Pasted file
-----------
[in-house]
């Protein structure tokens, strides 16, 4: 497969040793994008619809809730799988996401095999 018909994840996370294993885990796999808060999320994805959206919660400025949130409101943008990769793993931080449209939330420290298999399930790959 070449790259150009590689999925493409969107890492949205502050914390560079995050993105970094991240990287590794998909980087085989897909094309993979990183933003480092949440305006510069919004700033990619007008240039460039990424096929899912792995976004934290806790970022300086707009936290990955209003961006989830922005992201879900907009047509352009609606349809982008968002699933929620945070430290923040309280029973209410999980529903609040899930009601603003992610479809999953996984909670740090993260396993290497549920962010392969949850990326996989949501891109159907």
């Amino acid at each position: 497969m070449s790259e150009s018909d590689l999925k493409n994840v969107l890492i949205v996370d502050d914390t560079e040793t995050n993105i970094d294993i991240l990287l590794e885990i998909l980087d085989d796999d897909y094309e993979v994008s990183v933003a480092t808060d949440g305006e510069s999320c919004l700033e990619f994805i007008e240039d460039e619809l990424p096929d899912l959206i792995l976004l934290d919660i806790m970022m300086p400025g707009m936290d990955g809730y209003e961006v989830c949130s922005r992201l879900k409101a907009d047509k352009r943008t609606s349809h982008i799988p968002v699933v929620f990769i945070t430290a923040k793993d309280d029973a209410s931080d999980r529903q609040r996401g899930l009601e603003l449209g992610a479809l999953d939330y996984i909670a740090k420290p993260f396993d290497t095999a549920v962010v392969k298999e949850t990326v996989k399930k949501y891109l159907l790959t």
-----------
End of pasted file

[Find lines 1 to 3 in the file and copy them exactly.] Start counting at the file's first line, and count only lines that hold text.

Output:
[in-house]
């Protein structure tokens, strides 16, 4: 497969040793994008619809809730799988996401095999 018909994840996370294993885990796999808060999320994805959206919660400025949130409101943008990769793993931080449209939330420290298999399930790959 070449790259150009590689999925493409969107890492949205502050914390560079995050993105970094991240990287590794998909980087085989897909094309993979990183933003480092949440305006510069919004700033990619007008240039460039990424096929899912792995976004934290806790970022300086707009936290990955209003961006989830922005992201879900907009047509352009609606349809982008968002699933929620945070430290923040309280029973209410999980529903609040899930009601603003992610479809999953996984909670740090993260396993290497549920962010392969949850990326996989949501891109159907």
């Amino acid at each position: 497969m070449s790259e150009s018909d590689l999925k493409n994840v969107l890492i949205v996370d502050d914390t560079e040793t995050n993105i970094d294993i991240l990287l590794e885990i998909l980087d085989d796999d897909y094309e993979v994008s990183v933003a480092t808060d949440g305006e510069s999320c919004l700033e990619f994805i007008e240039d460039e619809l990424p096929d899912l959206i792995l976004l934290d919660i806790m970022m300086p400025g707009m936290d990955g809730y209003e961006v989830c949130s922005r992201l879900k409101a907009d047509k352009r943008t609606s349809h982008i799988p968002v699933v929620f990769i945070t430290a923040k793993d309280d029973a209410s931080d999980r529903q609040r996401g899930l009601e603003l449209g992610a479809l999953d939330y996984i909670a740090k420290p993260f396993d290497t095999a549920v962010v392969k298999e949850t990326v996989k399930k949501y891109l159907l790959t």